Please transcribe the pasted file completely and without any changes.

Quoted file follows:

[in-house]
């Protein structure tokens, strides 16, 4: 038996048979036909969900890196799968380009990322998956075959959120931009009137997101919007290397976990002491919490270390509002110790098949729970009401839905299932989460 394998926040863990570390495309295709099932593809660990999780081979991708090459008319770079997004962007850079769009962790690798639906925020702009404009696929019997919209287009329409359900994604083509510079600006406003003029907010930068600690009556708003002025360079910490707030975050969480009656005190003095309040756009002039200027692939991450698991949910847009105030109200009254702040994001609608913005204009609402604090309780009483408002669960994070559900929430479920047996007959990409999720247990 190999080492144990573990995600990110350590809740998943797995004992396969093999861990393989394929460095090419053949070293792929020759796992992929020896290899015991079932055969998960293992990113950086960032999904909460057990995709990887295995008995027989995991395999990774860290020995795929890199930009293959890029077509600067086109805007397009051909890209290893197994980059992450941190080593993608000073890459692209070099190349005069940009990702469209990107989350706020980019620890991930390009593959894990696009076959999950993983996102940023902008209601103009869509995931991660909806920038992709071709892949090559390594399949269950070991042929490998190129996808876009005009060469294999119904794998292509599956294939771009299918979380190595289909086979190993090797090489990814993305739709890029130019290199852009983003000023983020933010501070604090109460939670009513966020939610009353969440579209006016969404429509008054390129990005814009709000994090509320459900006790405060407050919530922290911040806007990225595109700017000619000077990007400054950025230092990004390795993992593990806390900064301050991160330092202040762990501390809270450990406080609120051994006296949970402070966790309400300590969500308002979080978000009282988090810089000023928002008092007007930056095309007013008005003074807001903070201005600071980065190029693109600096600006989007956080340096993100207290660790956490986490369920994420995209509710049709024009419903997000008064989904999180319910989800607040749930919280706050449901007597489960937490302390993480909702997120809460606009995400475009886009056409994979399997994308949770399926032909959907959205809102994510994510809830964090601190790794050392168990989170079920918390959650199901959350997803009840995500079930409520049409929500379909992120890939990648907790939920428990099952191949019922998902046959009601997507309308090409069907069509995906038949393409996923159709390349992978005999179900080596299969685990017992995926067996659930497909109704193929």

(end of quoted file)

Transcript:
[in-house]
């Protein structure tokens, strides 16, 4: 038996048979036909969900890196799968380009990322998956075959959120931009009137997101919007290397976990002491919490270390509002110790098949729970009401839905299932989460 394998926040863990570390495309295709099932593809660990999780081979991708090459008319770079997004962007850079769009962790690798639906925020702009404009696929019997919209287009329409359900994604083509510079600006406003003029907010930068600690009556708003002025360079910490707030975050969480009656005190003095309040756009002039200027692939991450698991949910847009105030109200009254702040994001609608913005204009609402604090309780009483408002669960994070559900929430479920047996007959990409999720247990 190999080492144990573990995600990110350590809740998943797995004992396969093999861990393989394929460095090419053949070293792929020759796992992929020896290899015991079932055969998960293992990113950086960032999904909460057990995709990887295995008995027989995991395999990774860290020995795929890199930009293959890029077509600067086109805007397009051909890209290893197994980059992450941190080593993608000073890459692209070099190349005069940009990702469209990107989350706020980019620890991930390009593959894990696009076959999950993983996102940023902008209601103009869509995931991660909806920038992709071709892949090559390594399949269950070991042929490998190129996808876009005009060469294999119904794998292509599956294939771009299918979380190595289909086979190993090797090489990814993305739709890029130019290199852009983003000023983020933010501070604090109460939670009513966020939610009353969440579209006016969404429509008054390129990005814009709000994090509320459900006790405060407050919530922290911040806007990225595109700017000619000077990007400054950025230092990004390795993992593990806390900064301050991160330092202040762990501390809270450990406080609120051994006296949970402070966790309400300590969500308002979080978000009282988090810089000023928002008092007007930056095309007013008005003074807001903070201005600071980065190029693109600096600006989007956080340096993100207290660790956490986490369920994420995209509710049709024009419903997000008064989904999180319910989800607040749930919280706050449901007597489960937490302390993480909702997120809460606009995400475009886009056409994979399997994308949770399926032909959907959205809102994510994510809830964090601190790794050392168990989170079920918390959650199901959350997803009840995500079930409520049409929500379909992120890939990648907790939920428990099952191949019922998902046959009601997507309308090409069907069509995906038949393409996923159709390349992978005999179900080596299969685990017992995926067996659930497909109704193929």